Where this rule usually confuses people is when the descriptors come later in the sentence, after the word they are meant to describe. To write ‘[t]he firm received a claim from a third-party’ would be incorrect, because in this case, there is only one word that is in need of a descriptor: ‘party’. Was it a birthday party, a retirement party, or a third party? This rule also applies to descriptors that are both adjectives or adverbs (e.g. “an extremely-nervous child”, “a child who was extremely nervous”).

I now feel the need to throw a curve-ball at you in the form of ice-cream. Yes, it’s “ice-cream”. Almost everyone, including myself up until a few years ago, writes it as “ice cream”, which is technically incorrect. Why? ‘Ice’ and ‘cream’ are two separate nouns, but one is being used to describe the other. If I were to write, “I’d like a scoop of ice cream”, it should be taken as “I want a scoop of ice”, and again, ‘cream’ is left to trail behind like a lost puppy. If you put the two words together as ‘ice-cream’, though, the problem is solved, because they are now one item, one entity — a puppy on a leash, if you will. (As an alternative, you could also write it as ‘iced cream’. Do whichever works for you.)

There is yet another use for the hyphen that many people are simply oblivious to, mainly because it is seldom used except in technical writing. These handy and versatile little marks can help to cut down on the repetition used in certain sentences by removing a word that has already been used under a particular set of circumstances. As an example, I’m sure you’ve heard the phrase ‘post-surgery’, as it’s quite a common one, especially among the accident-prone and anyone who’s had a major medical procedure done. It is not uncommon (again, in more technical samples of writing) to read the words ‘pre-surgery’ and ‘post-surgery’; when used one after the other in the same sentence, they can be written as ‘pre- and post-surgery’. This can be done for most hyphenated words that have a different prefix but are used concurrently, few as those words may be.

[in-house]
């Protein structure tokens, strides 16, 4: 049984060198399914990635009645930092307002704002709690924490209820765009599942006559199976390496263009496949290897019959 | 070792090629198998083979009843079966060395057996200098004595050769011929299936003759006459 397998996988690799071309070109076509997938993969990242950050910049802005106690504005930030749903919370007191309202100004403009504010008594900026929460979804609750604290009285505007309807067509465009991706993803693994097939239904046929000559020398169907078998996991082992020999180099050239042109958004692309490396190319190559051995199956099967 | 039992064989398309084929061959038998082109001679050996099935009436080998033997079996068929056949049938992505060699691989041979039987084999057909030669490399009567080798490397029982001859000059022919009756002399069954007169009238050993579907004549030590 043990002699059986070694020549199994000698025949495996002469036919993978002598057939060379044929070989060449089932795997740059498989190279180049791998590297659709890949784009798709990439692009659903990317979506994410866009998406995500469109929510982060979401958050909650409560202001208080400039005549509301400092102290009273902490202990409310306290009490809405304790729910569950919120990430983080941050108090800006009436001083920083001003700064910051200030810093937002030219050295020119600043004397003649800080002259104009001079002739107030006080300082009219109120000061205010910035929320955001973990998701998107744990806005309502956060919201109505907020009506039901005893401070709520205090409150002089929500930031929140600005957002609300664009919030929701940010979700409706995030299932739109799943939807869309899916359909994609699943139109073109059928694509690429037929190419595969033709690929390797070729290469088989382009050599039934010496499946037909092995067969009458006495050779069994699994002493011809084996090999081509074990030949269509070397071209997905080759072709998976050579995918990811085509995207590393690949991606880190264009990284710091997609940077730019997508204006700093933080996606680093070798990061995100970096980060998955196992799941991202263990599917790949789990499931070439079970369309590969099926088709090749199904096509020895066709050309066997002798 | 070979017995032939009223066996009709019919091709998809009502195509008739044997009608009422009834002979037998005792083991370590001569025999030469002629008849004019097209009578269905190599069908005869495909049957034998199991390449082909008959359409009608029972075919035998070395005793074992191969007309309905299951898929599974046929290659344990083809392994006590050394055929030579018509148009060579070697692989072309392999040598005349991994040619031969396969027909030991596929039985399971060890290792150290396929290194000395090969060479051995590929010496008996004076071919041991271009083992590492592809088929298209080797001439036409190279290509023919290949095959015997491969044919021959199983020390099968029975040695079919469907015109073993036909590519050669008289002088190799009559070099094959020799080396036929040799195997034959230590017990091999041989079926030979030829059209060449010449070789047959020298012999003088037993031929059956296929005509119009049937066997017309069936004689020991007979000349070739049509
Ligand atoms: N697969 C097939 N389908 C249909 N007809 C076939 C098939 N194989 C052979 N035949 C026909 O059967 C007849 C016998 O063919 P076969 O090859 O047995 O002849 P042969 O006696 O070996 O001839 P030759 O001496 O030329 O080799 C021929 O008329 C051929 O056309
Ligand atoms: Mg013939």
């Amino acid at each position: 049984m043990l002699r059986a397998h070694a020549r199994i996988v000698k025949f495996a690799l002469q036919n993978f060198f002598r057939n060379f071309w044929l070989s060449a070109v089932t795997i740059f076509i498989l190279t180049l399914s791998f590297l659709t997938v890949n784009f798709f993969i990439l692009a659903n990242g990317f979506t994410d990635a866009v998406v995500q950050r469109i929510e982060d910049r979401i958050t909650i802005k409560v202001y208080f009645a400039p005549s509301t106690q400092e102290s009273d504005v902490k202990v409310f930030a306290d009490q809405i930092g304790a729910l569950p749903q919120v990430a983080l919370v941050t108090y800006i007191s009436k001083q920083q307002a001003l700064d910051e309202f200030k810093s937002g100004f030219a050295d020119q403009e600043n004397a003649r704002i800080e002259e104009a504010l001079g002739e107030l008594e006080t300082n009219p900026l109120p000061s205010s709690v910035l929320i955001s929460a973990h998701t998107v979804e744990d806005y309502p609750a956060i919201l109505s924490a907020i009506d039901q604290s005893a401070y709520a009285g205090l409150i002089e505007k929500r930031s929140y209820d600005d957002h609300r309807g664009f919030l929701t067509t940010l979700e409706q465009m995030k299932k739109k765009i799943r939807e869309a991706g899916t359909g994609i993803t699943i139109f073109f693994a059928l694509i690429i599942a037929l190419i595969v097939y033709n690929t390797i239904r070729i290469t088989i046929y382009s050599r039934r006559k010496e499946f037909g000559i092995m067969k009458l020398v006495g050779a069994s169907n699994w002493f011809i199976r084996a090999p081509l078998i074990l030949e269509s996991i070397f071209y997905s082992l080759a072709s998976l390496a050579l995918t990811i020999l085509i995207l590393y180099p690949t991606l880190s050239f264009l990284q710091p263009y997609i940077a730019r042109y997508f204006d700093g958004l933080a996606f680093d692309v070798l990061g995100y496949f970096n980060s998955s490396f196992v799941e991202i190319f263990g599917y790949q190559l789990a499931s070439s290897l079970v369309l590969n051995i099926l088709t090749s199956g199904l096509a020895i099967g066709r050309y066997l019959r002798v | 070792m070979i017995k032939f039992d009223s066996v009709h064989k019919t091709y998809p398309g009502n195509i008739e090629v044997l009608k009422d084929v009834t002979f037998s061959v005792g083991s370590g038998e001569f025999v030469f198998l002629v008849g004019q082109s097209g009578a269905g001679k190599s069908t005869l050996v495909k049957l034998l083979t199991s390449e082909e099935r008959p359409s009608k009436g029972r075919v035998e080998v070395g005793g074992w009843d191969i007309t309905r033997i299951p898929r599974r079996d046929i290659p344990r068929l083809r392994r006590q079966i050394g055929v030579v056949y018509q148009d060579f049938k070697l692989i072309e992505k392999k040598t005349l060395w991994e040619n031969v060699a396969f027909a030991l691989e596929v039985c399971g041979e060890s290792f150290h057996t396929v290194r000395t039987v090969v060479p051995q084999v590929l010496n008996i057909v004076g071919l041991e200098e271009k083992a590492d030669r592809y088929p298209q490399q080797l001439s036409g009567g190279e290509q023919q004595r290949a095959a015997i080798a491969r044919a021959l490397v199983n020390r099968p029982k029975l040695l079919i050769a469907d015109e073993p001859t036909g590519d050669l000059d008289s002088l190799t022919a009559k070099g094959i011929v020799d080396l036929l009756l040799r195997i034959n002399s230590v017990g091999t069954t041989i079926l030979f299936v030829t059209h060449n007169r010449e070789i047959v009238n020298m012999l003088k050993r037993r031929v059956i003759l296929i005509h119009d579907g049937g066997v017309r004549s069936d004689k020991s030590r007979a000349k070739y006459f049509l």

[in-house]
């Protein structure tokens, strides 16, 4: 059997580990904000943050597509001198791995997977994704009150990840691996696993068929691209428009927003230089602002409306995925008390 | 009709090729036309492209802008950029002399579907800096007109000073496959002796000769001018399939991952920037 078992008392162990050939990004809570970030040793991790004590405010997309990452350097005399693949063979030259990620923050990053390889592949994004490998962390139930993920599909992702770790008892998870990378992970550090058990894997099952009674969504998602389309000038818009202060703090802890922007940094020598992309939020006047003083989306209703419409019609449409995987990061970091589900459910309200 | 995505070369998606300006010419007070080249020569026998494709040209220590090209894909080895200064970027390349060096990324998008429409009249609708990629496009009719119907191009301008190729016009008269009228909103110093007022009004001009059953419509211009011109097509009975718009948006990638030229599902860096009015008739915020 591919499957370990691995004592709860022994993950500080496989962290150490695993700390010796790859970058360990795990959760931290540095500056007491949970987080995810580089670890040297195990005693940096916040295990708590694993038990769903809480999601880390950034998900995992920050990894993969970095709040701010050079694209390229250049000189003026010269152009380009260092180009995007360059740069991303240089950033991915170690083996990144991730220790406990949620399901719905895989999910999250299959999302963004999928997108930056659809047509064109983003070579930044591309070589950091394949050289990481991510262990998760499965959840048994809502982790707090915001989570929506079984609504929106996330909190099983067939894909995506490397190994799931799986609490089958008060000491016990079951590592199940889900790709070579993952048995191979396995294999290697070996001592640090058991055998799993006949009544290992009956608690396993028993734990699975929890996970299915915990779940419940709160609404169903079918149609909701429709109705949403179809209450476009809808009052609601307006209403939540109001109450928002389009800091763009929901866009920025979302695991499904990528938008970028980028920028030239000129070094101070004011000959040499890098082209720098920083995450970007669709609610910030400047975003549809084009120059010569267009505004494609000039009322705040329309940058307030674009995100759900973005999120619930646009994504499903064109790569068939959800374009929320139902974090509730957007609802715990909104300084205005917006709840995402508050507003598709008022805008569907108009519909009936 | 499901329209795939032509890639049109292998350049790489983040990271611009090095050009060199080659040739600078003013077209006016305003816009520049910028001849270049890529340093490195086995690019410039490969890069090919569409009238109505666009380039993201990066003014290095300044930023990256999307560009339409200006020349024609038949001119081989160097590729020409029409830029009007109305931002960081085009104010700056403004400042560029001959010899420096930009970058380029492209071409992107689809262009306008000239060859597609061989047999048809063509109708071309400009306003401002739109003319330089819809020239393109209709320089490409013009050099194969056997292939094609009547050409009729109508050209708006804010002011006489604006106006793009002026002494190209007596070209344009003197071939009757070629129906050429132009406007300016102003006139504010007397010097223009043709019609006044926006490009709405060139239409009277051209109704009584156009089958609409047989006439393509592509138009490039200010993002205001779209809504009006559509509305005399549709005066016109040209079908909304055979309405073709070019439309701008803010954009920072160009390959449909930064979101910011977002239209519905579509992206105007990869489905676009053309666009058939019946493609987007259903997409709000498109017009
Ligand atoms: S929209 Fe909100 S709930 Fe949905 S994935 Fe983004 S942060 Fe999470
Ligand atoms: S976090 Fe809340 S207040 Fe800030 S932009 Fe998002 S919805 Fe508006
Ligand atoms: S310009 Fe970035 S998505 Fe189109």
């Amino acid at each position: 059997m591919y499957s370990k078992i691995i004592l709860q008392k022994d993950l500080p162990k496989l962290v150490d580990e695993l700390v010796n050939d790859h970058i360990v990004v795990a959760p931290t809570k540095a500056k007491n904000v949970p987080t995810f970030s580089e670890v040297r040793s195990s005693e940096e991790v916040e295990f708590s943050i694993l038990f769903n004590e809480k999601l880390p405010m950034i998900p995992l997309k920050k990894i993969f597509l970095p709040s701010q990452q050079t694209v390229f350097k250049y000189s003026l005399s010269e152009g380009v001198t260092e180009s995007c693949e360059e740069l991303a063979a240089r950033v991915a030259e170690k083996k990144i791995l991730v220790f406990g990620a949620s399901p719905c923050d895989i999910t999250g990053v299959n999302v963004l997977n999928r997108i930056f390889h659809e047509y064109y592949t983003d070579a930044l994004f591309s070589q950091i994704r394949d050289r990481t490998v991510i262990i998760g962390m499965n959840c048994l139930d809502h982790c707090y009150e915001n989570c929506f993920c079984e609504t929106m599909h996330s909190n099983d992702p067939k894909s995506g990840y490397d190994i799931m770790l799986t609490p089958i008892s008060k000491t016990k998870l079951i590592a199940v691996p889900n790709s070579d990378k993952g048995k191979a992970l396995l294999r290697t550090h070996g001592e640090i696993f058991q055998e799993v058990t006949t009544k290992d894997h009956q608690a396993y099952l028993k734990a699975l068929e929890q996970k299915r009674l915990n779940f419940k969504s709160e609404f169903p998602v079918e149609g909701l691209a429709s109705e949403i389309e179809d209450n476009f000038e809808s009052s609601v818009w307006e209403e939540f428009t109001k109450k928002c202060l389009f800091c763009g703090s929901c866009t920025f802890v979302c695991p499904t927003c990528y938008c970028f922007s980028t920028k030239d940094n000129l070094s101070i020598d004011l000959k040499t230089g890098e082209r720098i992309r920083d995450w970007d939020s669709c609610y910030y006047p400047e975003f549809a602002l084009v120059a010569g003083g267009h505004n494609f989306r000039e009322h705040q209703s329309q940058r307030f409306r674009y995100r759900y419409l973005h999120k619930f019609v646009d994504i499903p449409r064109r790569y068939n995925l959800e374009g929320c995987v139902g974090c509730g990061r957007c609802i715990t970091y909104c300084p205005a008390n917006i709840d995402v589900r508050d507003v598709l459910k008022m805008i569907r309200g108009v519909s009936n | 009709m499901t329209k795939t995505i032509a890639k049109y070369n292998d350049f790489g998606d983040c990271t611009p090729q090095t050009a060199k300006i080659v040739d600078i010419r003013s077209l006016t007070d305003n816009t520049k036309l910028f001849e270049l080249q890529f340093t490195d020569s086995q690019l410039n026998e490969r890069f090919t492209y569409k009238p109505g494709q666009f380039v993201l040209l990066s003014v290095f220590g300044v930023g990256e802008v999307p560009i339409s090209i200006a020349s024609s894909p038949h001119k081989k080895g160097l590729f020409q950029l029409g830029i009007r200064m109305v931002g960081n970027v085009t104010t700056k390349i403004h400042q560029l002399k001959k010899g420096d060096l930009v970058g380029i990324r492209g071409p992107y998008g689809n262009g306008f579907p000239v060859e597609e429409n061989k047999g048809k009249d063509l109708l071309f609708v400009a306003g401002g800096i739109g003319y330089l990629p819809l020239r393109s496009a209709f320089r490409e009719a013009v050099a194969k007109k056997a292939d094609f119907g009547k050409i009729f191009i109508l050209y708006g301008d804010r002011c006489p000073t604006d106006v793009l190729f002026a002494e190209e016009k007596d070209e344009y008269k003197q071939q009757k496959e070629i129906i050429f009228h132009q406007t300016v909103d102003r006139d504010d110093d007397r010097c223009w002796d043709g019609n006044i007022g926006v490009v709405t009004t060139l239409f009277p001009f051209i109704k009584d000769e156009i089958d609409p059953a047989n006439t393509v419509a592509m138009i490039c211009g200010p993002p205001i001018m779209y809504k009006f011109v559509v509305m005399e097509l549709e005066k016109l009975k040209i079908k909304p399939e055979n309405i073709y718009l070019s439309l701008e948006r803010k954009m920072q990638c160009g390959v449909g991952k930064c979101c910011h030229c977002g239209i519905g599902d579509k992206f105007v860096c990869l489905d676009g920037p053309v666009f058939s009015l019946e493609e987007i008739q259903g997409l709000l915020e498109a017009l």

This has gotten to be much longer than I was expecting it to be, so I’ll leave the explanation of en- and em-dashes for next time. (I know you’re disappointed, but I’m sure some other articles here will tide you over!) Feel free to play around a bit with using hyphens. You’ll likely find yourself using them much more often than you were before, which is perfectly fine; I use a ridiculous number of them compared to the average person, and it doesn’t matter because I’m using them the way they ought to be used.

Thank you for sticking around for this belated Language Arts lesson. I hope you learned something, or at the very least that you weren’t bored completely silly.